Don’t be left scratching your head as historical events unfold around you. Apply now! 

Big Brother

(Sam Cameron) Permanent link

I have spent numerous blogs bragging about the friends I have made at MC who are close enough to be my sisters and brothers. I have yet to tell you much about a friend of mine at MC who happens to actually be my brother.

                  Allow me to introduce my older brother, Max. Max has been my best friend from the time I was born three years and a week after him. Rather than being jealous of the new baby (as I was when my younger brother showed up) Max – at the age of three – immediately accepted the role of older brother and has always looked out for my younger brother and me. People have always been able to tell that Max and I are siblings due to our similar facial features and annoying habit of always knowing what the other one is thinking. We look so similar, and are so good at reading each other’s minds, that throughout our lives, people have confused us for being twins.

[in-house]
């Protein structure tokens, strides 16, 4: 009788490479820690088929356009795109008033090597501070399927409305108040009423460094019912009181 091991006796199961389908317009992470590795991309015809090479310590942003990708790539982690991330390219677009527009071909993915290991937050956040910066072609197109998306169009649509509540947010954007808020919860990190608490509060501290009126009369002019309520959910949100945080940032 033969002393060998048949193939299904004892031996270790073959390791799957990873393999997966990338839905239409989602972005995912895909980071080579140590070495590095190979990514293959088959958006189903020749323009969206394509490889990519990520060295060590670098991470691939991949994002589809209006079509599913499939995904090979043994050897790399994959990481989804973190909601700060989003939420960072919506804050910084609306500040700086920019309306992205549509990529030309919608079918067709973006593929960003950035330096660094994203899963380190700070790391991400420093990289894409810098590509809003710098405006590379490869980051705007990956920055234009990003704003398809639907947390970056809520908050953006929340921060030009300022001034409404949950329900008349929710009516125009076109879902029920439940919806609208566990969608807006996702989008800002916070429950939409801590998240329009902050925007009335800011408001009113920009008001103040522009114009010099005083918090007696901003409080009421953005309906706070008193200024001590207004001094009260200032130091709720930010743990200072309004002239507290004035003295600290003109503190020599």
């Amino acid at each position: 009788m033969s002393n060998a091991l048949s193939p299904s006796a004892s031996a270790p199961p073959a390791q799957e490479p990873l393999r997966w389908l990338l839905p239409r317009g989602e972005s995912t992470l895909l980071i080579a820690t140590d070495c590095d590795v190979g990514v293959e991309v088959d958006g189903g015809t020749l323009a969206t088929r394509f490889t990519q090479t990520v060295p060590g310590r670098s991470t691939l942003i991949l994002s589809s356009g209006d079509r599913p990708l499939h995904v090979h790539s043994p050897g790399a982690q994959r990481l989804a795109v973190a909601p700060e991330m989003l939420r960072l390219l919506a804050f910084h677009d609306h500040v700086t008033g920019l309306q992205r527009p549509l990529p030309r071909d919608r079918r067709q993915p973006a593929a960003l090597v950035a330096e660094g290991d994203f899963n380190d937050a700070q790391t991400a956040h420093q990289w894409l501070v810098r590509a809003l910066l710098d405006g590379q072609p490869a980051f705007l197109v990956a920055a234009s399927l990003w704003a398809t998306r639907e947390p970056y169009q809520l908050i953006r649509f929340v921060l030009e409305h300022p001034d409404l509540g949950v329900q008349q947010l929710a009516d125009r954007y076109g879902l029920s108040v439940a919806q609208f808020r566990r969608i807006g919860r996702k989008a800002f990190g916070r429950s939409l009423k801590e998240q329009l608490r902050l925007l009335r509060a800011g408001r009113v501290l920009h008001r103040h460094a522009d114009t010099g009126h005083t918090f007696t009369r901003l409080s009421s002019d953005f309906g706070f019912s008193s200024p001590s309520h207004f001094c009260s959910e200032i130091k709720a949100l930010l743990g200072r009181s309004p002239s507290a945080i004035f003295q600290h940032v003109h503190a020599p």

On May 18, 2012, here at MC, thousands of people may think Max and I are twins when we have the distinct honor of graduating from MC together.

                  Just as MC and the MC Scholars Program was the perfect place for me to begin my college career, MC has also been a great place for Max. During his senior year of high school, Max decided he needed a slower transition from high school to college. As a commuter school with a lower tuition fee, Montgomery College offered Max the opportunity to slow down the first half of his undergrad degree and pick up some valuable study habits without breaking the bank. MC has opened doors for Max in his chosen field: the video game design industry. Originally learning about an internship at Bethesda Softworks from an MC Professor, Max has spent several semesters working at “Beth Soft”, and thanks to its proximity to MC has been able to go to school at the same time. MC also has an articulation agreement with the University of Baltimore at Shady Grove for the Videogame Design major. Max will be transferring to UB at Shady Grove this fall – at the same time I transfer to Saint Mary’s.